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Safety Management Issues At Inis Oírr Pier Raised In MCIB Report

19th July 2017
One of the two passengers who entered the water holds onto the end of the gangway of the Rose of Aran before his rescue in the incident on 6 June 2016 One of the two passengers who entered the water holds onto the end of the gangway of the Rose of Aran before his rescue in the incident on 6 June 2016 Photo: MCIB

#MCIB - Lack of safety management contributed to an incident in which two people fell into the water while disembarking from a ferry at Inis Oírr Pier last summer.

That’s according to the Marine Casualty Investigation Board (MCIB) report on the event that involved the passenger ferry Rose of Aran on 6 June 2016.

Two passengers disembarking the ferry that morning, a man and a woman, were treated for shock after entering the water when the gangway slipped off the quayside.

It emerged that the stern line holding the Rose of Aran at its berth, fastened by a bystander and not checked by crew at the bow lines, had come loose at some point after passengers began disembarking.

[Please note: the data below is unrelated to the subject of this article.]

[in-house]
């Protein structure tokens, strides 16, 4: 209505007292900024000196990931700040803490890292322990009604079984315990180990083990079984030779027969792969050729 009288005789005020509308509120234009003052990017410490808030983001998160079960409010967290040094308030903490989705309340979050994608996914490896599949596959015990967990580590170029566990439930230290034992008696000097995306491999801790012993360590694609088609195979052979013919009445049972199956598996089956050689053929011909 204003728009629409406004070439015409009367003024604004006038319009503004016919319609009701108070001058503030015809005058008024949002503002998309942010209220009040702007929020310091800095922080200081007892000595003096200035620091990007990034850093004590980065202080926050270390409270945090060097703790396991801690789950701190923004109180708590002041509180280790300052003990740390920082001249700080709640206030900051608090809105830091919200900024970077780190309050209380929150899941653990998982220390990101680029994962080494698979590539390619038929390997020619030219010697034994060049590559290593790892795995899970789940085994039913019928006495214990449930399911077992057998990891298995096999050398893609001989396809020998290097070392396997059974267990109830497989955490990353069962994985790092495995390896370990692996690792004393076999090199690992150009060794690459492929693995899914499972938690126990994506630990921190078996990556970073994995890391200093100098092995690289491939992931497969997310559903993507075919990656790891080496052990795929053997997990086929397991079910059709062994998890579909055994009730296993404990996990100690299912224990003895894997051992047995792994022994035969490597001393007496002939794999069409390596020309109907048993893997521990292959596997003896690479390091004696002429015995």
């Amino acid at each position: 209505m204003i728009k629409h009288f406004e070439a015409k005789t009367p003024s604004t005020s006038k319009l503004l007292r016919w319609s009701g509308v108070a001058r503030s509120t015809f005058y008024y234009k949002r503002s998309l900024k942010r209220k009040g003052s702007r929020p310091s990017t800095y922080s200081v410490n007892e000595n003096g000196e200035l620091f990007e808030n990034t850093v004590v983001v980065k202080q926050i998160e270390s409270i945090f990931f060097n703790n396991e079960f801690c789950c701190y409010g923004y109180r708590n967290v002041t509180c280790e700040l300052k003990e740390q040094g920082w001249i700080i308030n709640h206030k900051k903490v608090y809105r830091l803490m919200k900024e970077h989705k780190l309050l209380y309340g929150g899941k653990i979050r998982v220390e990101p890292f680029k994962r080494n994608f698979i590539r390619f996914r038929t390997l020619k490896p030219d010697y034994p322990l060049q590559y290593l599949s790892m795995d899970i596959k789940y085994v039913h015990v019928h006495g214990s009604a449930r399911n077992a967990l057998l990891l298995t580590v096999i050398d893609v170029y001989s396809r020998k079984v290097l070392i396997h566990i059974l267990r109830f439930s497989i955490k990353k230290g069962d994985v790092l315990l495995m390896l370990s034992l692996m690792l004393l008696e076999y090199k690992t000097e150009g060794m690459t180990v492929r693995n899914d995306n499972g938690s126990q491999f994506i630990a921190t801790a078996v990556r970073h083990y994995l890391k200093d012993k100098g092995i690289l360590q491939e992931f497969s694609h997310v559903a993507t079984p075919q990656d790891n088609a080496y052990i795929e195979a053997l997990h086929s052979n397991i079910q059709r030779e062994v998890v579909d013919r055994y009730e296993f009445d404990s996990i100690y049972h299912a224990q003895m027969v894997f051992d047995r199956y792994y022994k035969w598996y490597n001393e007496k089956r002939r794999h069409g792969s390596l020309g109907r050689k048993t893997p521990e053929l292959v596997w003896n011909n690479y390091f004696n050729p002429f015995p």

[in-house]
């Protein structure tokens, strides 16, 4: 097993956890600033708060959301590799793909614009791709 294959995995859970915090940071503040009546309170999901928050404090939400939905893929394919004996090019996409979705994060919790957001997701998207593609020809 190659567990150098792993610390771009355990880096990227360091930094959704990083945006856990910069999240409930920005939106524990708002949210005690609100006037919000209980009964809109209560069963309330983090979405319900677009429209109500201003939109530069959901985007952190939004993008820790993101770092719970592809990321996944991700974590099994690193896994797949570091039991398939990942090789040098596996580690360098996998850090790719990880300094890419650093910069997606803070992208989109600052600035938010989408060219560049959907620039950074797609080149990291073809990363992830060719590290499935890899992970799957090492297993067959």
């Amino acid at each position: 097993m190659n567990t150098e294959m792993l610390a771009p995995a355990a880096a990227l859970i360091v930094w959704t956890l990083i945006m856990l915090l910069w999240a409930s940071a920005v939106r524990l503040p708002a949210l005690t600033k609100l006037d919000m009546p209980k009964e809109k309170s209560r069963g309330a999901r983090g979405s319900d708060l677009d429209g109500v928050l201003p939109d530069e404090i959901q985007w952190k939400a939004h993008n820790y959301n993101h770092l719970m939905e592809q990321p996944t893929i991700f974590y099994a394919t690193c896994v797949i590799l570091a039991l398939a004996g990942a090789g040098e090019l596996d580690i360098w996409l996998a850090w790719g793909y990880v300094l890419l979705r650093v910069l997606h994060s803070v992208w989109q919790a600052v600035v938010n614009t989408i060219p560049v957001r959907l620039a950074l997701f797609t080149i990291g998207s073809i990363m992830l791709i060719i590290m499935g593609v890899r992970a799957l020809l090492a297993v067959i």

The stern line is not immediately visible from the boat’s wheelhouse — a situation made worse by crowds on the pier at the time blocking the already obscured view.

Upon noticing that the boat was drifting, the master attempted to move it back into position, but it was pushed away by wash from the engines of the boat moored astern, causing the gangway to slip.

In its analysis, the MCIB determined that the Liscannor Ferry Company, which operates the Rose of Arran, operated with a safety management system, or SMS, that “lacked specific risk assessments and standard operating procedures for berthing at the various piers and harbours used” by its vessels.

The SMS also lacked a ‘Man Overboard’ situation among its emergency drills. As a result, the crew “were not trained or prepared for recovery procedures within the confines of the harbour.

“The recovery of the casualties would not have occurred without people on the shore entering the water and assisting them to shore,” it added.

But the MCIB also took Galway County Council to task for the lack of bye-laws, or a harbour master, to govern operations at Inis Oírr Pier, which allows vessels to berth with engines running and regularly experiences overcrowding that “hinders the safe berthing of ferries”.

The full MCIB report can be downloaded below.

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